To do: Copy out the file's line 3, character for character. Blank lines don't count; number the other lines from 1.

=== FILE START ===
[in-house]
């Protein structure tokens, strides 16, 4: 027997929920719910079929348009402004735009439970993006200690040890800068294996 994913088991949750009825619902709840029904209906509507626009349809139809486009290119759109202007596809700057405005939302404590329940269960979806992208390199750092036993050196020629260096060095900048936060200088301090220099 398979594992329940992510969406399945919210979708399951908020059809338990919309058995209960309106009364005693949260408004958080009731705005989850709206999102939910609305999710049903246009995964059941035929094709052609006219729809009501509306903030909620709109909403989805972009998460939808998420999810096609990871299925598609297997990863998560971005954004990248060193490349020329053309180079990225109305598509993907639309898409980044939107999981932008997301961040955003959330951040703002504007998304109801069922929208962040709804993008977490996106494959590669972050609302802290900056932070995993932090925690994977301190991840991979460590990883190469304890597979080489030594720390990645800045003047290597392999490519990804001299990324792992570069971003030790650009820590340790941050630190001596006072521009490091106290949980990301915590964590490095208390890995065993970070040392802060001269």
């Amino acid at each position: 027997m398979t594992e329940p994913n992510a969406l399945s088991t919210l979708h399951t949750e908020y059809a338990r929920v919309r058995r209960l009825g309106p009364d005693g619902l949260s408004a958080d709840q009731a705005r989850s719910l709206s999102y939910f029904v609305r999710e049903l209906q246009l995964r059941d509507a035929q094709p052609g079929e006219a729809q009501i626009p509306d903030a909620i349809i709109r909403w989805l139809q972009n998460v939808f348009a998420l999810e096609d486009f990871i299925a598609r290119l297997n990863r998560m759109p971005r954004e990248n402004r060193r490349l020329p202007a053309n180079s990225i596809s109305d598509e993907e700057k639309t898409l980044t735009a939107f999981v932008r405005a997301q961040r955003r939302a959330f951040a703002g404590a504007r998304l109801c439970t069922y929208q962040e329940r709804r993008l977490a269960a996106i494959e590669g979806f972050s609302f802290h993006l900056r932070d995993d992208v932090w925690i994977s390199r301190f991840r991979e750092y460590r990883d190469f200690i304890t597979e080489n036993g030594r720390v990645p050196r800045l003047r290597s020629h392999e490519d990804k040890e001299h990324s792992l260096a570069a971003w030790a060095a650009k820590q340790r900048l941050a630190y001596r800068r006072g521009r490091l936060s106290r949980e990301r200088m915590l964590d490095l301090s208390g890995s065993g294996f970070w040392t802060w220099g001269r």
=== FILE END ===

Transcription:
């Amino acid at each position: 027997m398979t594992e329940p994913n992510a969406l399945s088991t919210l979708h399951t949750e908020y059809a338990r929920v919309r058995r209960l009825g309106p009364d005693g619902l949260s408004a958080d709840q009731a705005r989850s719910l709206s999102y939910f029904v609305r999710e049903l209906q246009l995964r059941d509507a035929q094709p052609g079929e006219a729809q009501i626009p509306d903030a909620i349809i709109r909403w989805l139809q972009n998460v939808f348009a998420l999810e096609d486009f990871i299925a598609r290119l297997n990863r998560m759109p971005r954004e990248n402004r060193r490349l020329p202007a053309n180079s990225i596809s109305d598509e993907e700057k639309t898409l980044t735009a939107f999981v932008r405005a997301q961040r955003r939302a959330f951040a703002g404590a504007r998304l109801c439970t069922y929208q962040e329940r709804r993008l977490a269960a996106i494959e590669g979806f972050s609302f802290h993006l900056r932070d995993d992208v932090w925690i994977s390199r301190f991840r991979e750092y460590r990883d190469f200690i304890t597979e080489n036993g030594r720390v990645p050196r800045l003047r290597s020629h392999e490519d990804k040890e001299h990324s792992l260096a570069a971003w030790a060095a650009k820590q340790r900048l941050a630190y001596r800068r006072g521009r490091l936060s106290r949980e990301r200088m915590l964590d490095l301090s208390g890995s065993g294996f970070w040392t802060w220099g001269r």